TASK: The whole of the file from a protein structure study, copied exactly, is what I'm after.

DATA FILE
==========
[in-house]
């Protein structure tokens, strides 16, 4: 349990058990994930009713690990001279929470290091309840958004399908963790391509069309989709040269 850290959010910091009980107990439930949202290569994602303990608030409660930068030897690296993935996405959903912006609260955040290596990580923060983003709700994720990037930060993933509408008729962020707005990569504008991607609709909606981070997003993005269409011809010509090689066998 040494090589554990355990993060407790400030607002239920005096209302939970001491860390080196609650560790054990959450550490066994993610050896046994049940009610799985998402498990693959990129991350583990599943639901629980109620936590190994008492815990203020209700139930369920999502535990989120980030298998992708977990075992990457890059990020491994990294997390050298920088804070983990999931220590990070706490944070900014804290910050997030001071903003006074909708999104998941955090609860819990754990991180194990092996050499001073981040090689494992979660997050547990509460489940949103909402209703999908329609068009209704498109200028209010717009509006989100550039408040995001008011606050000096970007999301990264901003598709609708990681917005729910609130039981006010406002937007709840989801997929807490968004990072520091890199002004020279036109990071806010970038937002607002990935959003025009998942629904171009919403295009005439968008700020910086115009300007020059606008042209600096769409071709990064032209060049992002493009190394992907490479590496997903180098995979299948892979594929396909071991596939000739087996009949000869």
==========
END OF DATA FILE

[in-house]
């Protein structure tokens, strides 16, 4: 349990058990994930009713690990001279929470290091309840958004399908963790391509069309989709040269 850290959010910091009980107990439930949202290569994602303990608030409660930068030897690296993935996405959903912006609260955040290596990580923060983003709700994720990037930060993933509408008729962020707005990569504008991607609709909606981070997003993005269409011809010509090689066998 040494090589554990355990993060407790400030607002239920005096209302939970001491860390080196609650560790054990959450550490066994993610050896046994049940009610799985998402498990693959990129991350583990599943639901629980109620936590190994008492815990203020209700139930369920999502535990989120980030298998992708977990075992990457890059990020491994990294997390050298920088804070983990999931220590990070706490944070900014804290910050997030001071903003006074909708999104998941955090609860819990754990991180194990092996050499001073981040090689494992979660997050547990509460489940949103909402209703999908329609068009209704498109200028209010717009509006989100550039408040995001008011606050000096970007999301990264901003598709609708990681917005729910609130039981006010406002937007709840989801997929807490968004990072520091890199002004020279036109990071806010970038937002607002990935959003025009998942629904171009919403295009005439968008700020910086115009300007020059606008042209600096769409071709990064032209060049992002493009190394992907490479590496997903180098995979299948892979594929396909071991596939000739087996009949000869």